“When I met Robert, I didn’t know he was a Scientologist, not for the first seven months. I first heard it from friends,” Heather says. “I asked him, Are you a Scientologist? Are your kids crazy?” she says with a laugh.
Heather had a son from a previous marriage. Besides his two daughters with Denise Miscavige, Robert had two other children from his second marriage. And Heather began to realize that being married to Bob Covington not only meant being part of a large extended family, but also becoming part of an exclusive Scientology clique.
“He was still best friends with Denise. All of us hung out together. We’d go to the L. Ron Hubbard Birthday Event in March. We were involved with his ex-wife and her kids,” Heather says. And that also included being involved with Denise’s younger sister, Lori Miscavige, who had married Edward Verneuille, who supplied Robert Covington with some of his work as a contractor. They also saw David Miscavige, though not as frequently. And they were close to the patriarch of the family, Ron Miscavige.
Ron gave us some idea of his own background in two slim self-published collections of yarns that he put out in 2013 and 2014. He described growing up in the town of Mt. Carmel, Pennsylvania, and seemed in awe that he’d even survived his childhood, the way he played with sticks of dynamite and a .22 rifle that had a tendency to explode in his face.
As young as 13, Ron was playing trumpet professionally in local bars, and buying beers for a dime a glass. And one of his anecdotes we found particularly entertaining. After a stint in the Marines, and after he’d married his first wife, Loretta, he built a fenced-in area in his backyard so his young twins, David and Denise, could run around without getting away. But then, without a hesitation, the youngsters easily scaled his enclosure.
We found that anecdote ironic: In March 2012, Ron and his second wife, Becky Bigelow, made their own escape from an enclosure built by Ron’s son, David Miscavige.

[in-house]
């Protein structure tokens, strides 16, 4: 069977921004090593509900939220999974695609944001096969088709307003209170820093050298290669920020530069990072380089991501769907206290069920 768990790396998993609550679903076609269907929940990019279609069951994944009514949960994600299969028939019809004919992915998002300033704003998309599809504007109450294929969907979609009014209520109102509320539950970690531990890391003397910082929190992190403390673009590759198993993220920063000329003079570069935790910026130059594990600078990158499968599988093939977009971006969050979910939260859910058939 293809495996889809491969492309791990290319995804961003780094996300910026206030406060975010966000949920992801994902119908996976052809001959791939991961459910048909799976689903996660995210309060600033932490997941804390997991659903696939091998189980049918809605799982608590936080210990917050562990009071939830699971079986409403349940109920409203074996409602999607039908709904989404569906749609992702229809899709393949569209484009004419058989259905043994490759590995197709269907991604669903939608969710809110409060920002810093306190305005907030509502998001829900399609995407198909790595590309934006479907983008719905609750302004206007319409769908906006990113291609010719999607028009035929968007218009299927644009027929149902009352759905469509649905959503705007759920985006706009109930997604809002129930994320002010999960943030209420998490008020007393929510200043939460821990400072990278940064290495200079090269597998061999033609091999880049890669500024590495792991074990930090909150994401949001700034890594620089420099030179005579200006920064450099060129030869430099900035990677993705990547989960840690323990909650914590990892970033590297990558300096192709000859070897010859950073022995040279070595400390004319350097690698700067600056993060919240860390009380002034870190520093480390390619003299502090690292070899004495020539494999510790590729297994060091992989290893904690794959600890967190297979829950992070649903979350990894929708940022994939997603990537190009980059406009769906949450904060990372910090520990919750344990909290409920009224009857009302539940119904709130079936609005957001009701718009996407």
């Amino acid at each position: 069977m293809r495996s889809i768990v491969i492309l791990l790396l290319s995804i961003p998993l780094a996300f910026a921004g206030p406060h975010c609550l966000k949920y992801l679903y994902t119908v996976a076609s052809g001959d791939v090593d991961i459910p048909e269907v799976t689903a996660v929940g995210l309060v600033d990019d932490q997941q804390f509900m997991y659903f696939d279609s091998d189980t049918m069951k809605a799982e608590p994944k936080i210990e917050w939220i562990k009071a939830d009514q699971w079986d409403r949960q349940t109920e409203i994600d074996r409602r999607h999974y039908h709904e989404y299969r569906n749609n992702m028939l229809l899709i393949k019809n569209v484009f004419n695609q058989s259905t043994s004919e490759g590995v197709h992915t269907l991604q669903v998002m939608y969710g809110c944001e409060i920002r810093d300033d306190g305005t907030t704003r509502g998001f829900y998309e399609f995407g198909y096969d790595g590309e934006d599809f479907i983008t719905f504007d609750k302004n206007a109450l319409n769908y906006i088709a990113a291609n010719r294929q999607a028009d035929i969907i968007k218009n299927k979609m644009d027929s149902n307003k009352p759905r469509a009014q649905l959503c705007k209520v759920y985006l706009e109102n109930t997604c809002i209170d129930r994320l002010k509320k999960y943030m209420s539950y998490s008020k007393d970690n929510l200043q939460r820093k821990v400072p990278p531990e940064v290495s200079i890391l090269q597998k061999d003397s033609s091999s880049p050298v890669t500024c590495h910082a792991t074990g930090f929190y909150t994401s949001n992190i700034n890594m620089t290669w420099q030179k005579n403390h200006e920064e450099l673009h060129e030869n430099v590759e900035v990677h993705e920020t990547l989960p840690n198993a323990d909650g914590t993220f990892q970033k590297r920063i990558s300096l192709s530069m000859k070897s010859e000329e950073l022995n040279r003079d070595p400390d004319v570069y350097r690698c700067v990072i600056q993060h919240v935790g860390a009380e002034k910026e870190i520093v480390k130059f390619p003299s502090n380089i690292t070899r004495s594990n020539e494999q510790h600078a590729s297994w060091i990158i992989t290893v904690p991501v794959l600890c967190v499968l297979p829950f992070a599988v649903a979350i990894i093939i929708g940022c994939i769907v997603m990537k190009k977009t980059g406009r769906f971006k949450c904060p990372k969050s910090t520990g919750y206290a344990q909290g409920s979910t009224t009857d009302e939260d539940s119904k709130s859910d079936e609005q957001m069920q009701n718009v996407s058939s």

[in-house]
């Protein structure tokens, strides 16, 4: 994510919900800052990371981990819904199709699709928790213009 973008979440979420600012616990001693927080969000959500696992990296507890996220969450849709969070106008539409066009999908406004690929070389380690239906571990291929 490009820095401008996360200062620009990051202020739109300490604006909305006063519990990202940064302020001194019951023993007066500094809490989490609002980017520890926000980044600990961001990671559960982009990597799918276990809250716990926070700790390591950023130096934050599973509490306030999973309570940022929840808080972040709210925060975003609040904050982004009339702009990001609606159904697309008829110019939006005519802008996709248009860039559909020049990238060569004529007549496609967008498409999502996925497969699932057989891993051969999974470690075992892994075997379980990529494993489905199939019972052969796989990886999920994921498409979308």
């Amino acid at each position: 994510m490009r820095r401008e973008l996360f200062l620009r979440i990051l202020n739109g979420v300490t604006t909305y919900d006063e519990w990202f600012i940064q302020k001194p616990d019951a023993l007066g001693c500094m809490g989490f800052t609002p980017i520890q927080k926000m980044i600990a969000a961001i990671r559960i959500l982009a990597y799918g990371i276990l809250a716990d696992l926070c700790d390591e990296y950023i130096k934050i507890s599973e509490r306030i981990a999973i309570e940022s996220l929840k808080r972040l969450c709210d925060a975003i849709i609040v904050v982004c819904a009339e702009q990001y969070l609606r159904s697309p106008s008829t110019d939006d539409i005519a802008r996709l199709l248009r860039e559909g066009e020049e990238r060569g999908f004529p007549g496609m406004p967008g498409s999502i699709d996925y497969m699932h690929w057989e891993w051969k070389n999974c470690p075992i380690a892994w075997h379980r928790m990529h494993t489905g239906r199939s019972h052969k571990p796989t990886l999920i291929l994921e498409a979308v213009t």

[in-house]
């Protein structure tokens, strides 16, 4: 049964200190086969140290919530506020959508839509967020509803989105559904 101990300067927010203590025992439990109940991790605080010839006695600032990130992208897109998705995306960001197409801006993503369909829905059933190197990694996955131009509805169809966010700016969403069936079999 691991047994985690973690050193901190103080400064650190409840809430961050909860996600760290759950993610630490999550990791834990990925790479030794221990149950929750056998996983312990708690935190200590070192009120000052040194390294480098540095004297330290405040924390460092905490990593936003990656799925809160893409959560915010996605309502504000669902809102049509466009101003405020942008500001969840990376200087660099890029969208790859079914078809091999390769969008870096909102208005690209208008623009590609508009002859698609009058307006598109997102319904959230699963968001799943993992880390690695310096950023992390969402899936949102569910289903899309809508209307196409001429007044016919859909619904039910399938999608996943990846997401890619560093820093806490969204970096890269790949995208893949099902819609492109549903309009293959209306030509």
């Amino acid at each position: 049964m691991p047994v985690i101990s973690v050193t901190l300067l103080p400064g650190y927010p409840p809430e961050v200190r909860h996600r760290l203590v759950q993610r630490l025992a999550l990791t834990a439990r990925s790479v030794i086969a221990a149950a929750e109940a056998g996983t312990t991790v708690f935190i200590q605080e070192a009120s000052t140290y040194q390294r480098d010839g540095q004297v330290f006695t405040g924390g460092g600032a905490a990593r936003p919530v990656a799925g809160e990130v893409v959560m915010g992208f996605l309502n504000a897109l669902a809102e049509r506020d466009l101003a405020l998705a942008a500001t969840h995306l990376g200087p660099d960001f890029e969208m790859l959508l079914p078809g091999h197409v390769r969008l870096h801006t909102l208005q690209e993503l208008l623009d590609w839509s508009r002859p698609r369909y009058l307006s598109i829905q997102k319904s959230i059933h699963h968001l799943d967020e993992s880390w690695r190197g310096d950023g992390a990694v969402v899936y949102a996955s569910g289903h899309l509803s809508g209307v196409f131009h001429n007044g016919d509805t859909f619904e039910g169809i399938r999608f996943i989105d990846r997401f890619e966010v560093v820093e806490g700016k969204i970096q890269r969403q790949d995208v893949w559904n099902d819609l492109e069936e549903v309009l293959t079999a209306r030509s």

We learned in July of that year that Ron had escaped from Scientology’s Int Base near Hemet, and we’re still very much looking forward to reading in his book how he managed to pull it off.
In the early 1970s, Ron had looked into Scientology originally because he was looking for something to help with his son David’s asthma. Their initial encounters with the organization and its techniques seemed to help, so then the family dove into Scientology wholeheartedly. David dropped out of high school on his 16th birthday, and Ron took the family to Saint Hill Manor in England so David could train as an auditor.
Back in the US in the late 1970s, David worked in close proximity to Scientology founder L. Ron Hubbard, who had moved to the California desert and was experimenting with making films — the young Miscavige became a camera operator as his long climb in Scientology’s management began. Hubbard died in 1986, and Miscavige thrust himself, unelected, into the leadership of the organization. Another thing we’re looking forward to reading in Ron’s book is his description of watching his son’s rise to power.
While David ran Scientology, Ron spent his time in the “Sea Org” as a musician, performing in Scientology’s many events and videos. All reports we’ve heard from people who worked with Ron tell us he was well liked and popular in the organization. We’re interested in reading in Ruthless how Ron’s own disaffection grew, leading him to make his 2012 escape from the base.
Heather Covington tells us that after Ron and Becky made their run to freedom, his daughters reacted in different ways. Denise continued to talk to him, but Lori shut him down, Heather says. The Covingtons, meanwhile, were thrilled to hear from Ron, and hoped to see him soon. And then, about a year later, things began to come to a head.
For several years, Robert Covington had been working for an attorney named Betsy Steg and her husband Jim. Betsy had worked for 20 years in the Pinellas County district attorney’s office, and she relied on Robert to help her keep up an historic 12-bedroom 1900 house she owned on the intracoastal waterway.
“Bob did pretty much everything — repairs and updates,” Betsy tells us. “Bob was like my right hand man at the house. He does a lot of good work there at the property.”
Meanwhile, Betsy was interested in the latest news about Scientology because of where she lived, in among one of the main concentrations of Scientologists in the world. (Betsy has never been a Scientologist herself.) One day, she left a comment on Marty Rathbun’s blog, and signed it as “ClearwaterLawyer.”